Risks: About 45% of Nvidia’s revenue still comes from its Gaming segment, which in turn makes the company vulnerable to a potential slowdown in gaming GPU demand. AMD is becoming more competitive in parts of the GPU market, and their RDNA 3 architecture might have a performance-per-watt edge against Nvidia’s next-gen gaming GPU architecture (Lovelace). Intel is now dipping its toes into the GPU market. Though Nvidia still has big competitive strengths in the AI accelerator market, the market features a lot more players than it did a few years ago.
Conclusion: While there’s a lot to like about Nvidia as a business, its relatively steep valuation and high gaming GPU exposure present risks for its stock. Given Nvidia’s secular growth drivers, competitive strengths and execution, it’s still not hard to see the stock working from current levels over the long run. But better risk/rewards arguably exist among chip stocks right now.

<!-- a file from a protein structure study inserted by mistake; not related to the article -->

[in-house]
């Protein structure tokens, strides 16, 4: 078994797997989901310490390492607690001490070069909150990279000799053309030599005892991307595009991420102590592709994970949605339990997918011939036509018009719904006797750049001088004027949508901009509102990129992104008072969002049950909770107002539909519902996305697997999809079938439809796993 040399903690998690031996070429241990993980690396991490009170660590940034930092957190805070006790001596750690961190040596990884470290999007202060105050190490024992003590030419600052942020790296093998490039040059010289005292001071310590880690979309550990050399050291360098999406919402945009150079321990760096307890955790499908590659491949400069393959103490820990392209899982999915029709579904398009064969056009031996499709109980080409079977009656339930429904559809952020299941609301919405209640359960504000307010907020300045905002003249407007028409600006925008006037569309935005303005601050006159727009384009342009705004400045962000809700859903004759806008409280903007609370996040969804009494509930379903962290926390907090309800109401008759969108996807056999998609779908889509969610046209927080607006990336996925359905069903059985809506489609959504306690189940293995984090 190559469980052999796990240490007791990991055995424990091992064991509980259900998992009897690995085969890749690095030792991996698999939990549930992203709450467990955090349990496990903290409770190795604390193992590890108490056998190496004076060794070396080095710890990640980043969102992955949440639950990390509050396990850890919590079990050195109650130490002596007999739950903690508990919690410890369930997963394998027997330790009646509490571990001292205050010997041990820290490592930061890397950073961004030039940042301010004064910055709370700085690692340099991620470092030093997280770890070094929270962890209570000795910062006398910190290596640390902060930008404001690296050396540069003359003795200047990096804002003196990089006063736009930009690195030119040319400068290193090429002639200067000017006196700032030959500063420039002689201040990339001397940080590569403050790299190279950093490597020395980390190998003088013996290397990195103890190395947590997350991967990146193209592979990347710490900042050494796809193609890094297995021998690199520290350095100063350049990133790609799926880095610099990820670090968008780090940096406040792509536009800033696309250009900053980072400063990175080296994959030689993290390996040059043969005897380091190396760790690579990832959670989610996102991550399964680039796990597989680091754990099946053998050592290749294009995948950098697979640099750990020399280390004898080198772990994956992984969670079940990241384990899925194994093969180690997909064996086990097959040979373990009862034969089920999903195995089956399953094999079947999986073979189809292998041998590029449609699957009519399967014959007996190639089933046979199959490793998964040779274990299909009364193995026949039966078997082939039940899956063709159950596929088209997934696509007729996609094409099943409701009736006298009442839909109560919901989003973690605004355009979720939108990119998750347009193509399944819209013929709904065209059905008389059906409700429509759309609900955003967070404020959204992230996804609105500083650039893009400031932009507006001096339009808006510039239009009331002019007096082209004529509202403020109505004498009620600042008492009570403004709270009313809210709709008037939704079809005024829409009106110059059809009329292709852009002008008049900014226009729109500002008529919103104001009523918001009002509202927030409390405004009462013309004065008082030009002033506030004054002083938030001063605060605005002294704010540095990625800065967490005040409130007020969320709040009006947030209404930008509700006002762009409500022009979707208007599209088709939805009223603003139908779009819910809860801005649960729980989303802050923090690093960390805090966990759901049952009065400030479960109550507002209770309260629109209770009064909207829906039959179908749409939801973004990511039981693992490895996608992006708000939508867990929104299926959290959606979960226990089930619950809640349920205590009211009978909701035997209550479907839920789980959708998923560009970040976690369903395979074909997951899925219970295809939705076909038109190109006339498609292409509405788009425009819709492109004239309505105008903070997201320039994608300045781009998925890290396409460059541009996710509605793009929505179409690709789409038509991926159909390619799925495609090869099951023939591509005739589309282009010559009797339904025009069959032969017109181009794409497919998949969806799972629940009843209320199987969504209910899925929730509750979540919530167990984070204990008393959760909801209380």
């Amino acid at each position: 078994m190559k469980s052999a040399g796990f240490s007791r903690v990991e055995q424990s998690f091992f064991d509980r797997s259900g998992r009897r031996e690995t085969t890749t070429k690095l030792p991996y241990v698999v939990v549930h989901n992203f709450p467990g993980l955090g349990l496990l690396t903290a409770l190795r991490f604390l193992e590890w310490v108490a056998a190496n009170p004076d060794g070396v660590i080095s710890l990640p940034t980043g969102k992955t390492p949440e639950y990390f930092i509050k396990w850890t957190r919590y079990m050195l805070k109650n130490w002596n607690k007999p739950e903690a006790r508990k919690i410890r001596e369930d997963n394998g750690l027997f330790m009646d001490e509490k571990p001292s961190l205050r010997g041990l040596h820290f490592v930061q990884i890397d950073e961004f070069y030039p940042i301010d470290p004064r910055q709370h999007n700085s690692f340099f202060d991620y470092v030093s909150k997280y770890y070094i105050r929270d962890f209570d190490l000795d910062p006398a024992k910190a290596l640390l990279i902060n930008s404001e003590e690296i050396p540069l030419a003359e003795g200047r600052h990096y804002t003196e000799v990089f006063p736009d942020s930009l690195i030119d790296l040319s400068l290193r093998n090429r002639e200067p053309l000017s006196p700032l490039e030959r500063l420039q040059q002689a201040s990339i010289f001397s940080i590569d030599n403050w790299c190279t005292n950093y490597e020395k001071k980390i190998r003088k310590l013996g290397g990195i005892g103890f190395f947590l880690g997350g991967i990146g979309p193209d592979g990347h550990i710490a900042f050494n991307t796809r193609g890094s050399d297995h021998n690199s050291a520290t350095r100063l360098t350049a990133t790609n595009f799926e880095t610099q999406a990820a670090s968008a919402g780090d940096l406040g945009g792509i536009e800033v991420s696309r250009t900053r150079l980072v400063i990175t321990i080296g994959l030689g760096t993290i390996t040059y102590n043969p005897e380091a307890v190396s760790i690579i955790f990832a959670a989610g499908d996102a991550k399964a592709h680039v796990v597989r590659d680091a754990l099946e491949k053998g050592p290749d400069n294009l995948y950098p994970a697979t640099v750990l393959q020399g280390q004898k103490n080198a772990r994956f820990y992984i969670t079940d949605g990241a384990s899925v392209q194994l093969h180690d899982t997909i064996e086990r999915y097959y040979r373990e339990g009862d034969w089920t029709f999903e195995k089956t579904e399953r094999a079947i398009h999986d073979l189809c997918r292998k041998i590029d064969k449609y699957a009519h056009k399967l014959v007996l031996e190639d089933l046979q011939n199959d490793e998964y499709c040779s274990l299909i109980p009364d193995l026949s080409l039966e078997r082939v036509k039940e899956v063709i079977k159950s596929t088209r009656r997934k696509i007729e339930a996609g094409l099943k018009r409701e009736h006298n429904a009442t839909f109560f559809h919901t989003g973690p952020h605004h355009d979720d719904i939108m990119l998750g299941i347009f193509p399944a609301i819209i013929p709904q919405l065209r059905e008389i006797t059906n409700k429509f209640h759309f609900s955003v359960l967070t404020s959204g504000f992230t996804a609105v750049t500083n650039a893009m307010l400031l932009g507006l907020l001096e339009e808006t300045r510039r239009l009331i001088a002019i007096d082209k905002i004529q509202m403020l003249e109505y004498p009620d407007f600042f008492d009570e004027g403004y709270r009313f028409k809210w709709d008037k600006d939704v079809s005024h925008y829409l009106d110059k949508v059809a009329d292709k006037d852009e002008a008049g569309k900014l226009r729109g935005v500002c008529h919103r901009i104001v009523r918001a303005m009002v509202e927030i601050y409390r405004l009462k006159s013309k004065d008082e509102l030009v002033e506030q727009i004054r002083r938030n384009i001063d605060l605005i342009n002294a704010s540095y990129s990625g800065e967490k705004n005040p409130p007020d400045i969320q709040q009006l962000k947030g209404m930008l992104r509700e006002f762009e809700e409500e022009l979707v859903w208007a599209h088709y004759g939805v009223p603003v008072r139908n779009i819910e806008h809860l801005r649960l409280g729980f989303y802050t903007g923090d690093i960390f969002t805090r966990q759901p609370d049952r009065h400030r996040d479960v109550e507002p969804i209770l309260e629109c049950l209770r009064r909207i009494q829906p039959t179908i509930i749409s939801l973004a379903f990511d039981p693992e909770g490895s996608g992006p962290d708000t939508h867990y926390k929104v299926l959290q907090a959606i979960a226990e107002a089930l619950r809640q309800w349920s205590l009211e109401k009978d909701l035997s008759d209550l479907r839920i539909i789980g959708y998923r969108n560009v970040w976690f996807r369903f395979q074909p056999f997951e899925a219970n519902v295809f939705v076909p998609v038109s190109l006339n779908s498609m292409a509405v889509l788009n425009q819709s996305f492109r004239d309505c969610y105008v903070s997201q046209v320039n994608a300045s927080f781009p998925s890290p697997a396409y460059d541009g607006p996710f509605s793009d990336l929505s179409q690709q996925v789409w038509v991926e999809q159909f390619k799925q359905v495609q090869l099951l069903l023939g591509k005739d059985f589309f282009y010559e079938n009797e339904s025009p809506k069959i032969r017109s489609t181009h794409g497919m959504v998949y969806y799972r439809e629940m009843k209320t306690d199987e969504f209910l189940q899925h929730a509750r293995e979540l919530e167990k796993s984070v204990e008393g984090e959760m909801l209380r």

Valuation: Qualcomm trades at 14 times trailing EPS, and respectively at 11 and 10 times its FactSet consensus estimates for fiscal 2022 and 2023 (they end in September 2022 and 2023).
What’s to Like: After many years of getting the majority of its profits from its patent-licensing unit (QTL), Qualcomm now obtains more than 70% of its operating income from its chip unit (QCT), which has been executing at a high level in several markets. The company maintains clear leadership positions in the 5G modem and high-end Android smartphone SoC markets, and is taking share in the RF front-end chip market. Automotive chip sales — they’ve benefited from infotainment SoC and 5G modem design wins, and will get a lift going forward from ADAS design wins — have also become a growth driver, and so has Qualcomm’s “IoT” segment (among other things, it covers Wi-Fi gear, wearables, AR/VR headsets and industrial and medical devices). Qualcomm’s 2021 acquisition of Arm CPU developer Nuvia should strengthen its hand in the Android SoC market and potentially help it gain share in the Windows notebook CPU market, where it has a limited presence for now.